A motorcycle stunt rider turns to robbing banks as a way to provide for his lover and their newborn child, a decision that puts him on a collision course with an ambitious rookie cop navigating a department ruled by a corrupt detective.
Based on the true story of Daniel Lugo (Mark Wahlberg) a Miami bodybuilder who wants to live the American dream. He would like to have the money that other people have. So he enlists the help of fellow bodybuilder Adrian Doorbal (Anthony Mackie) and ex-convict, Christian bodybuilder Paul Doyle (Dwayne Johnson). Their kidnapping and extortion scheme goes terribly wrong since they have muscles for brains and they're left to haphazardly try to hold onto the elusive American dream. Written by
Michael Bay's "Pain and Gain" is a very bleak, very dark comedy about three knucklehead bodybuilders in pursuit of their own American dream, even if the road there is paved with sex, drugs, torture, humiliation, and even murder.
Bay is shamelessly reputed for huge explosions, choppy editing, excessively flashy/glitzy cinematography, sexy women, fancy cars and (recently) giant robots. With "Pain and Gain" he returns to low-budget territory since his debut "Bad Boys" in 1995. The result - the film is a debauchery in style - it's all over the film. Although Bay cuts back on the explosions and robots (mercifully), everything else has Bay written all over it, and considering how morbidly ridiculous the film's subject matter is, Bay tackles it in such a head-on and energetic manner that the audience is whisked off for the insane ride ahead.
For this movie, he has assembled together Mark Wahlberg, Dwayne Johnson and Anthony Mackie as the three bumble-heads who have their hearts set in the right goal but clearly lack the intellect to do so. All three men look jacked up, and play their parts as ridiculous as the part goes for it, especially Johnson, who clearly is having a blast showing off a completely different side of him as opposed to what we've been seeing him of late. Wahlberg plays a character so dangerously goofy and dumb one will wonder whether such a person exists in real life. Tony Shalhoub's unfortunate but still jerk-ish character sets the tone for most of the movie as his predicament grows from one spectrum of ridiculousness to another. By the time we've reached sexy Bar Paly's and hilarious Rebel Wilson's love interest characters, the audience have probably seen enough.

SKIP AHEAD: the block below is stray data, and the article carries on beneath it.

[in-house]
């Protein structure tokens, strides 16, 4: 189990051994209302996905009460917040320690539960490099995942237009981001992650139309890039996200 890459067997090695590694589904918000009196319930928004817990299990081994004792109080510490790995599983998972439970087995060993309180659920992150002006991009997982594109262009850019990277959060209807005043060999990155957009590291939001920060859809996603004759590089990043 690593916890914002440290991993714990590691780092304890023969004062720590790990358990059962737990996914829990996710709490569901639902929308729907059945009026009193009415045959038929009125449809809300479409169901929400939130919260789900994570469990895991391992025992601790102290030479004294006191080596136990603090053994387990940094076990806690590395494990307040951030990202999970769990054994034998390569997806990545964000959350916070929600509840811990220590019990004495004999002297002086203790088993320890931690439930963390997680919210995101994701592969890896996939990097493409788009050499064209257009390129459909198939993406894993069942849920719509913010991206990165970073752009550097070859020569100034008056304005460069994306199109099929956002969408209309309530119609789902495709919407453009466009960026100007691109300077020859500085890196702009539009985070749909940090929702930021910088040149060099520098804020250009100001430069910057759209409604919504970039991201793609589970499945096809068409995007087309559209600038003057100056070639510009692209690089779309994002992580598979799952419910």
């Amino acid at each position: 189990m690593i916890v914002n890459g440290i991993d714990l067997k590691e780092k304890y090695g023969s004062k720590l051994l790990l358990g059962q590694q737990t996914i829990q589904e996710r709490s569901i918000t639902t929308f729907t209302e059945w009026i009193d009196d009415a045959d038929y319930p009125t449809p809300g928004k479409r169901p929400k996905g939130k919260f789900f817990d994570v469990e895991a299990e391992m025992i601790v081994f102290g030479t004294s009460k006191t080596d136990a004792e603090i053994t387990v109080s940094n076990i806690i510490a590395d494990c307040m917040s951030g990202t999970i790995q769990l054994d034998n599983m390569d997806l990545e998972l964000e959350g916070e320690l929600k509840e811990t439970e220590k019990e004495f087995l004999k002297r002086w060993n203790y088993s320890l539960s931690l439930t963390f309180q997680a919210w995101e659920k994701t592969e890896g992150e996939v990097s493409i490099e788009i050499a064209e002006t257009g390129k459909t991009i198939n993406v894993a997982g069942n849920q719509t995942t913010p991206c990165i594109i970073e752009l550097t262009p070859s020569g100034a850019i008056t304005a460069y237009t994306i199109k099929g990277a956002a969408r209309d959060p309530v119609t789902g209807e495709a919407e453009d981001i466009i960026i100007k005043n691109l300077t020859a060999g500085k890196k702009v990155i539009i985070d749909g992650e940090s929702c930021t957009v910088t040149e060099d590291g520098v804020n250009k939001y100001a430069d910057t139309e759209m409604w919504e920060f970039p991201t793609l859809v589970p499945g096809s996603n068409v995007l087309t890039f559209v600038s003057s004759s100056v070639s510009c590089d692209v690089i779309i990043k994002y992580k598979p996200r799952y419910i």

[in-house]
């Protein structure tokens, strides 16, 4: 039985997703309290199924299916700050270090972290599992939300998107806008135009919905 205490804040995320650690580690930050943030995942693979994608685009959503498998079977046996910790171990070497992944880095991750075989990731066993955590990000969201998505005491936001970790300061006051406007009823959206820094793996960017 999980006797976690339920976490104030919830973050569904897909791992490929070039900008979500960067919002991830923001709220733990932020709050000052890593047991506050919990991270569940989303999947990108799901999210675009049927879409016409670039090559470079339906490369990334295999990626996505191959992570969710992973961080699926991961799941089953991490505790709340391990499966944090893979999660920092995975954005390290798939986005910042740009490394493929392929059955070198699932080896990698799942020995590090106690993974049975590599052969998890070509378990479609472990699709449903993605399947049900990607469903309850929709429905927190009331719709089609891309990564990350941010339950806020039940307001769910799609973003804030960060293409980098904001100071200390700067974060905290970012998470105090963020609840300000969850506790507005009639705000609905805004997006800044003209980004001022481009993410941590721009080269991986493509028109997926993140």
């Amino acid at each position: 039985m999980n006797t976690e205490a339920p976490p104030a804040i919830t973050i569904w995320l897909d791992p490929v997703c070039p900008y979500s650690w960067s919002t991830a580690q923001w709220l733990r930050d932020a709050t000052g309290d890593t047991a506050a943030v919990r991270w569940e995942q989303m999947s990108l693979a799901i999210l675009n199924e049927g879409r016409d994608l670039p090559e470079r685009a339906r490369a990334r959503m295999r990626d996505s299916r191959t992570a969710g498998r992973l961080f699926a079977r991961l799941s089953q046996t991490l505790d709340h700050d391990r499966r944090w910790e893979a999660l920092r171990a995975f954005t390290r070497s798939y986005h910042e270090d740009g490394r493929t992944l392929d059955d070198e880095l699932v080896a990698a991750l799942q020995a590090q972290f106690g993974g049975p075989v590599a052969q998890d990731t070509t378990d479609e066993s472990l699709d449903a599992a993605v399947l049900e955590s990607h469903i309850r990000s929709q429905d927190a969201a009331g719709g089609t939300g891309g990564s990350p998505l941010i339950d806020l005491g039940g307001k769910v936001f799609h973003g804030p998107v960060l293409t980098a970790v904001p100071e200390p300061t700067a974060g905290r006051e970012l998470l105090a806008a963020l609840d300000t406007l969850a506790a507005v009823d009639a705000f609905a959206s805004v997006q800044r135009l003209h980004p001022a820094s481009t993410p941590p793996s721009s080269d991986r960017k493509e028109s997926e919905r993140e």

Then in comes Ed Harris as Detective Du Bois. Just when I thought the film was about to careen off the rails into insanity. He's the only sane person in the whole movie, and his presence helps bring balance and clarity to what was a ludicrous first half.
Comic relief is key in Bay's action films, but here he's going all out at comedy, and he sure does pull of the stops. The film is simply put, hysterical. The fact that it was indeed a true story makes it all the more hilarious to watch, who honestly can think of some story like this and pull if off straight?
I am aware that since this is a film, some liberties had to be made to the story and characters. Some scenes were undoubtedly exaggerated, but which one? Every scene looked and felt so surreal, every major character ridiculous, every line of dialogue inducing a chortle from the audience. But it was a dementedly fun ride, and Bay, after making two bloated sequels about giant robots, finally returns to his stride.
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